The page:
The Hound of the Baskervilles
There are many tragedies in the history of cinema, films that didn’t get made that might have been, that sort of thing, but then there are movies that should have been made but never were for reasons passing understanding. Like, why on earth didn’t Hammer churn out a whole load of Sherlock Holmes movies after The Hound of the Baskervilles?
First up, what makes Sherlock Holmes stories so good is what Hammer does best. It’s not the mysteries, which are never all that great, it’s the atmosphere of Victorian London. It’s the fog, the sooty buildings, the ships in the docks, and the feeling that this grimy, murderous, and cutthroat city is the headquarters of the world. Well, Hammer knows how to bring that world to life. It knows how to film knocking on a door in the middle of the night, it knows how to drape menace and fear over every street and doorway, it knows how to create a blood-curdling scream, it knows how to get people to really wear top hats.
Secondly, Peter Cushing as Sherlock Holmes! Peter bloody Cushing! He is a bloody brilliant Holmes. The BBC knew it, that’s why they made a whole load of episodes with him as Holmes, and they’re not bad, except they had no money and no time. But Hammer got him at his best and he does a cracking job not just because he looks like Holmes should look, but also because he has the feverish enthusiasm of Van Helsing and the cold calculation of Frankenstein all wrapped up in one iconic character.
Lastly, you already have Holmes defeating a hound from hell, so why wouldn’t you throw him up against every monster you can think of? All you have to do is stick the word ‘versus’ after ‘Sherlock Holmes’ and after it, well, put whatever you can bloody think of! Who wouldn’t want to see Sherlock Holmes versus The Wolfman, or Sherlock Holmes versus Dracula? All your horror films are sort of taking place at this time anyway, and if the answer to some of Holmes’ mysteries can be ‘a homicidal pigmy monster done it’, then I don’t see why some of Hammer’s greatest monsters can’t be the answer too. I mean, what’s the harm in asking the age old question ‘whodunnit’ and have Hammer reply ‘Dracula!’ I know I would have thrown money at them if they’d done that. I dunno, maybe it’s just me.
It’s not like The Hound of the Baskervilles is a perfect movie or anything, in fact the things that let it down would be easily solved by having it set in London and have more Holmes. The Hound of the Baskervilles is actually pretty unique for not having much Holmes in it, although wisely Hammer actually cut down the non-Holmes bits, but they do suffer from having to film outdoors at night which is a lot harder to do than in a city so you have people getting lost on the moors when it’s pretty clearly broad daylight. It’s a bloody tricky thing to film altogether, because it’s not a hound from hell in the story, it’s just a big painted dog. And sooner or later everybody has to tremble on-screen from what is pretty obviously just a dog, trying really hard and ultimately failing, to be something other than just a dog. But that’s the story’s fault, not Hammer’s. They got all the important bits right. They have a great Holmes, Andre Morell is an excellent Watson and is another Hammer leading man so you get more of a puzzled gravitas, which is infinitely preferable to the moustache blowing antics of the ‘I say!’ sort of Watson that can be pretty irritating. In fact a lot of Hammer’s instincts to change the story work out pretty well. Stapleton’s sister is now his daughter and instead of being a meek, forced accomplice, now she’s a tempestuous hell-cat more thirsty for revenge for her family than her father is. And the mine collapsing on Holmes works too because Holmes should be in peril every now and then, it shouldn’t always be pipes and "I see you’ve just returned from the Indies". Even the sacrificial dagger and the booby trapped tarantula boot are the sort of pleasingly ridiculous touches that serve to keep Holmes busy and on his toes.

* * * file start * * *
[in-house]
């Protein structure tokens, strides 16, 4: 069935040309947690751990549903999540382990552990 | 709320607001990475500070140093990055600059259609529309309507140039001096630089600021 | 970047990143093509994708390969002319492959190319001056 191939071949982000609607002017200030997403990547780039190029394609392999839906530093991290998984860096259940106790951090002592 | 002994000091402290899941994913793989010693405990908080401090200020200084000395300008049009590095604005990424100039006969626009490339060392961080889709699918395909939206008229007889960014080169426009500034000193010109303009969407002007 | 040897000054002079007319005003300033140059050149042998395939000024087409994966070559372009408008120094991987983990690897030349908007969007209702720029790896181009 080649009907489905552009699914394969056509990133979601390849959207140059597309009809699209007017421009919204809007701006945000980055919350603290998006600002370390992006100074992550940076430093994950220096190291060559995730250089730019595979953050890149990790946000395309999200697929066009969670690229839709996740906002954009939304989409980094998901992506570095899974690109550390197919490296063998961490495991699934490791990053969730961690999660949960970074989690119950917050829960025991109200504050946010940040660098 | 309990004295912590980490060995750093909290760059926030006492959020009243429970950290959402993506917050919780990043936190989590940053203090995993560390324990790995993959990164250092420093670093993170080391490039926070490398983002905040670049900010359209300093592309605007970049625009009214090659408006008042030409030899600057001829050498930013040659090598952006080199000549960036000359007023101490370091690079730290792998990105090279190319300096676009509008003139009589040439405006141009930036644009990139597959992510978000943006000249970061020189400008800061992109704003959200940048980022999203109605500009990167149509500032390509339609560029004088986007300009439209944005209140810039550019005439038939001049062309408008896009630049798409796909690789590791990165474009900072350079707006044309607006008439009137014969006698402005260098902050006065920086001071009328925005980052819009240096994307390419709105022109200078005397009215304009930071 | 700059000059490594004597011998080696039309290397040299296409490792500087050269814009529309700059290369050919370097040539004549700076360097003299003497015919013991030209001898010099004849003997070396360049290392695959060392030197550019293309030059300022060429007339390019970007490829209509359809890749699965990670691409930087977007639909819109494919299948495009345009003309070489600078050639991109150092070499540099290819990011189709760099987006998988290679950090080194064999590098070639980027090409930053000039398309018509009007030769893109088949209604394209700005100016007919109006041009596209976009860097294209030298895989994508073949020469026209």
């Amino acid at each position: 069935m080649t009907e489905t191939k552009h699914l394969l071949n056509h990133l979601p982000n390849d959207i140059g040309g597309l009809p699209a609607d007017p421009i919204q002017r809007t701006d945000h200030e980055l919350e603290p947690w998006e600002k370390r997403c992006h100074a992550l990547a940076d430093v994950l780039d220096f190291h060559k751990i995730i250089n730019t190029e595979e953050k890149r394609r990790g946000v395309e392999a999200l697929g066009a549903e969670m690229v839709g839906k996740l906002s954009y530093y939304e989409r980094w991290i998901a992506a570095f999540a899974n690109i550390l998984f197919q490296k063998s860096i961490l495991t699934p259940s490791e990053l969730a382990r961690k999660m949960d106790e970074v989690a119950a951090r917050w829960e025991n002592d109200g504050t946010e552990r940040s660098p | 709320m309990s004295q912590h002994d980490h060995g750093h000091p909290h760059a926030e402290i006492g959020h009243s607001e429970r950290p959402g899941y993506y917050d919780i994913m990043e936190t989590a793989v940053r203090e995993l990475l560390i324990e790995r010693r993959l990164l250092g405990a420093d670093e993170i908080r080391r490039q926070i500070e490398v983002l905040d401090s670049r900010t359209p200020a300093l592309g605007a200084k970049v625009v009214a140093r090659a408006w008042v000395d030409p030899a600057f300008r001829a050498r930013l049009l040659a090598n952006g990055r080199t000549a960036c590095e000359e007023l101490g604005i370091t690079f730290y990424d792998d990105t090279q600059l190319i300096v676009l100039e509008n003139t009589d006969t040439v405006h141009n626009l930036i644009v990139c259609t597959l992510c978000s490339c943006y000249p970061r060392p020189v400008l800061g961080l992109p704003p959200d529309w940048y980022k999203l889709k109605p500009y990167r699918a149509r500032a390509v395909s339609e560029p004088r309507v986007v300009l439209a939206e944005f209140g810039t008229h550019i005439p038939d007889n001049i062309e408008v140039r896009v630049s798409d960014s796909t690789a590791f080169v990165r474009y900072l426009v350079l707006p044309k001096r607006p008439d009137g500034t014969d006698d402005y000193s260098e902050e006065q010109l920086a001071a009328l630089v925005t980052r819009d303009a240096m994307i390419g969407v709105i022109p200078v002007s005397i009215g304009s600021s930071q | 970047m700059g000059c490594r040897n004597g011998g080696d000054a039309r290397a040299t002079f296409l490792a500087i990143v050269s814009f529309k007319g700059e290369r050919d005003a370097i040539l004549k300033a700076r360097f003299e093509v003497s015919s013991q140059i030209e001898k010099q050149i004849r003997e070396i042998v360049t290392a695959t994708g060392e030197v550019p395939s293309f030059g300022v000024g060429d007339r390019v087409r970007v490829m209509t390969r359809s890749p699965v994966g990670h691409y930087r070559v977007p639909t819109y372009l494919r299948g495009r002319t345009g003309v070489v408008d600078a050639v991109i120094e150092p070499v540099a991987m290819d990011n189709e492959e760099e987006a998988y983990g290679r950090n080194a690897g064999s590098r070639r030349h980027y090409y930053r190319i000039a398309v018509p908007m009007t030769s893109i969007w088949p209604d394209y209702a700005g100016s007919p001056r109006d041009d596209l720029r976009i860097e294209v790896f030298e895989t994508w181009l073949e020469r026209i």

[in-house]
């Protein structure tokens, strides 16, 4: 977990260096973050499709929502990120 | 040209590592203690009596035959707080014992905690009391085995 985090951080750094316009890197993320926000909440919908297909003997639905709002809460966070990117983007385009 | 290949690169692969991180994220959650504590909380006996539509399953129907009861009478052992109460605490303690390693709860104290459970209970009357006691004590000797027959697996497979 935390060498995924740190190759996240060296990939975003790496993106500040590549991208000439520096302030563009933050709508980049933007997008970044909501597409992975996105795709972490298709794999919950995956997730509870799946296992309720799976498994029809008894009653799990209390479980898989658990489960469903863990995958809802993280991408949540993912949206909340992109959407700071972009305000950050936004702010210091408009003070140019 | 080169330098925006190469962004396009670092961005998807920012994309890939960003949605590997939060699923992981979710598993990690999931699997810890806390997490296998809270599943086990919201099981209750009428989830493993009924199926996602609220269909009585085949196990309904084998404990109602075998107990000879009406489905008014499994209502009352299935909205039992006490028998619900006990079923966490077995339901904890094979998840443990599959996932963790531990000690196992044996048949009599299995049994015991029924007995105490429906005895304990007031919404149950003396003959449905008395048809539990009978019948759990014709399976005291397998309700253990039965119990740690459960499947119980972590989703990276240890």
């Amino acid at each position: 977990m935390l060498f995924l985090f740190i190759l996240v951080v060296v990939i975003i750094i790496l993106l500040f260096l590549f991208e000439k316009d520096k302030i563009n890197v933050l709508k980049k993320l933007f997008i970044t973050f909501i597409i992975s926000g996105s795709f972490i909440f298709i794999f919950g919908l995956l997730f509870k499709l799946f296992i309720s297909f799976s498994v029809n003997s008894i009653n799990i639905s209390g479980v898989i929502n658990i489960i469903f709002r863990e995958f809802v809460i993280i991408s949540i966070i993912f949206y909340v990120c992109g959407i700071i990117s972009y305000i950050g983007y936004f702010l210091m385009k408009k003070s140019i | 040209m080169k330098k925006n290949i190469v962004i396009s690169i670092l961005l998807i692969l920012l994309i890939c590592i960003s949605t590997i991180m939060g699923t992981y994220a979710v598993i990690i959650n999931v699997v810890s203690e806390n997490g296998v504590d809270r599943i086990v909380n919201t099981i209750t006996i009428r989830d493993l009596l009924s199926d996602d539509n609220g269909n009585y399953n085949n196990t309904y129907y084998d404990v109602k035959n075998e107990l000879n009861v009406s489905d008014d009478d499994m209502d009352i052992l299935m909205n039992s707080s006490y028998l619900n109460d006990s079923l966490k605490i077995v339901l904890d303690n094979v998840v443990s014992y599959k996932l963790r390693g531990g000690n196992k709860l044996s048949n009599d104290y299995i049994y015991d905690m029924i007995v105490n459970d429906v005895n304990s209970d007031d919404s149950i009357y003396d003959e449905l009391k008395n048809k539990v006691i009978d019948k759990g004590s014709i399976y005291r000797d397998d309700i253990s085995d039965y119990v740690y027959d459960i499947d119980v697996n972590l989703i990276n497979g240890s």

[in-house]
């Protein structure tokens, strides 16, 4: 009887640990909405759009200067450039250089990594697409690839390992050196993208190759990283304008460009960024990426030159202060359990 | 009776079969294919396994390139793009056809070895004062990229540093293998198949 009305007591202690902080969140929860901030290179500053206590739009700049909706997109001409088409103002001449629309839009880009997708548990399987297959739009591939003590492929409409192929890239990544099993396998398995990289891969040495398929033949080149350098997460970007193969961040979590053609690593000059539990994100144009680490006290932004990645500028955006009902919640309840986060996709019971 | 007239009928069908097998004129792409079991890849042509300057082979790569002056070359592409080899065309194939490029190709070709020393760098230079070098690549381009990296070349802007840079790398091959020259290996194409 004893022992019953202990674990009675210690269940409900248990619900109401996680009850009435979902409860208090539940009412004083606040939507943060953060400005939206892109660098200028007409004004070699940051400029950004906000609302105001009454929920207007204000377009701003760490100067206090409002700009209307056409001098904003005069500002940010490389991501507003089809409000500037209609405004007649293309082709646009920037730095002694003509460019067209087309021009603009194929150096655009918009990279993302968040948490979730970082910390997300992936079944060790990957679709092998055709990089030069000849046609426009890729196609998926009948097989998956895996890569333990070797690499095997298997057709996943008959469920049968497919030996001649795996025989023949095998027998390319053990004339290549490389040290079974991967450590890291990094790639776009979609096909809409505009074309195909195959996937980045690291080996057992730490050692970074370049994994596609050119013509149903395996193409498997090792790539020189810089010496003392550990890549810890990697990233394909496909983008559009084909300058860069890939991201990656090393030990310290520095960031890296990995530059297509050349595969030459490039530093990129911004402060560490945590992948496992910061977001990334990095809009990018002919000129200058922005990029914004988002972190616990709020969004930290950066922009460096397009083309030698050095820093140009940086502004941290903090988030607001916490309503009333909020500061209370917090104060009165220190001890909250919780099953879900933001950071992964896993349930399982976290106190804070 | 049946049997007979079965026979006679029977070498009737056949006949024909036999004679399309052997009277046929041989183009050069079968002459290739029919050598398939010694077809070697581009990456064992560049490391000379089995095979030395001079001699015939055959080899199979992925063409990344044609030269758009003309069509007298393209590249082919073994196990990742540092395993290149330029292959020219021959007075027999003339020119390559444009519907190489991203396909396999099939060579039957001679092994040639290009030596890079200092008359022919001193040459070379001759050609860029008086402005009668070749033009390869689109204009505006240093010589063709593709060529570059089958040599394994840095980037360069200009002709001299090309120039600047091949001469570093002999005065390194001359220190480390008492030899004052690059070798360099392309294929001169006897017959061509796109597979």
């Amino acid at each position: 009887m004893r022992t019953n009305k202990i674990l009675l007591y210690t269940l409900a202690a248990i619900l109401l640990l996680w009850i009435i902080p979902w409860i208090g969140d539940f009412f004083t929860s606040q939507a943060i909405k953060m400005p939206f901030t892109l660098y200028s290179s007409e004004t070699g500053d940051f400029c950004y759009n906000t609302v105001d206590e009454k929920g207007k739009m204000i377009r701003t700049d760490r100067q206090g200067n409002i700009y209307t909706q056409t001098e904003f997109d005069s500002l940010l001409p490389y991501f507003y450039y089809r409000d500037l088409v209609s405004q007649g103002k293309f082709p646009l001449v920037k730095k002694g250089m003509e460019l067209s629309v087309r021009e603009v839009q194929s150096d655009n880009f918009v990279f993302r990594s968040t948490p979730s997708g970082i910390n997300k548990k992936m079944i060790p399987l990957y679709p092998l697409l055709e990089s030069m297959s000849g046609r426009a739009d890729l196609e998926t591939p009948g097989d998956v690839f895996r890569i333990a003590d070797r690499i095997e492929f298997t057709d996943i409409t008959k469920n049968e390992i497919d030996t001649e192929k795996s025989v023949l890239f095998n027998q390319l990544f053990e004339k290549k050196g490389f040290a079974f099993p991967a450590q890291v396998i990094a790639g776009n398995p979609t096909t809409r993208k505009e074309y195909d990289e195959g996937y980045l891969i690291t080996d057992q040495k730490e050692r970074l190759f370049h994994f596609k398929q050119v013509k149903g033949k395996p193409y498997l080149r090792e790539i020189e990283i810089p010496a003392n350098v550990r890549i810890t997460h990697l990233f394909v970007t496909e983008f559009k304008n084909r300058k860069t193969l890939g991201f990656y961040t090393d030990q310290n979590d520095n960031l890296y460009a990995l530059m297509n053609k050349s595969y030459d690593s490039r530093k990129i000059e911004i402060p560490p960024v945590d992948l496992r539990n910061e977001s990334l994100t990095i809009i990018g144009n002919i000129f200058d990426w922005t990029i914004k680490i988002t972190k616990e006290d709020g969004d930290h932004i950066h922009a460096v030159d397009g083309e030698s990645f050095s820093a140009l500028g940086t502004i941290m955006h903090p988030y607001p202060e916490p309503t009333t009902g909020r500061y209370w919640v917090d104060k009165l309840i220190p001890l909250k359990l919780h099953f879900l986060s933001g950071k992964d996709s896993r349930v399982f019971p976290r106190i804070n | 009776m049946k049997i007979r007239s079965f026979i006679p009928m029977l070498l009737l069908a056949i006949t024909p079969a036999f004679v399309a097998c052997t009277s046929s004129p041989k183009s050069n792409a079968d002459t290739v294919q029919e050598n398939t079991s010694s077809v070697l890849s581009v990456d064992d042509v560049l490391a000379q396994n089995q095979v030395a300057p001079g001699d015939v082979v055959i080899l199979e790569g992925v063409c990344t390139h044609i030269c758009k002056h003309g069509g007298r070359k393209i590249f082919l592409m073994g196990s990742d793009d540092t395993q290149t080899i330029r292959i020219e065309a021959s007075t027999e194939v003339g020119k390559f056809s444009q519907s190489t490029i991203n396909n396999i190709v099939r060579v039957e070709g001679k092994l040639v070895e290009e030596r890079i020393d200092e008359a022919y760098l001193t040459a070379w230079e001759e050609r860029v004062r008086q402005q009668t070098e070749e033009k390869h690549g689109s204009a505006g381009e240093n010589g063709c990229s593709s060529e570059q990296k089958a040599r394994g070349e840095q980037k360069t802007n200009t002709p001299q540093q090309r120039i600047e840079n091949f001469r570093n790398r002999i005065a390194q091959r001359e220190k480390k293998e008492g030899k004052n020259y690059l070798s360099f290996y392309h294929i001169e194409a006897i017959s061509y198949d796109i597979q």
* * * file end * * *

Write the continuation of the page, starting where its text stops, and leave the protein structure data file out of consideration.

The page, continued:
I just don’t get why they stopped! They made a hundred and thirty seven Dracula movies, and four hundred and twenty one Frankenstein movies, but only one Sherlock Holmes movie? When they had one of the all-time greatest Sherlock Holmes to call on, two warehouses full of Victorian London sets, and enough imagination to muck about with the source material to make it more of a Hammer film? Just throw him up against the classics! Who wouldn’t want to see Cushing’s Holmes go up against whatever devilry and goblinry the Hammer lads could think of?
It’s a great shame, that’s for sure. I suppose sometimes there are just wasted opportunities and we’ll have to learn to live with that. It just makes you doubly determined to never waste an opportunity yourself. Speaking of which…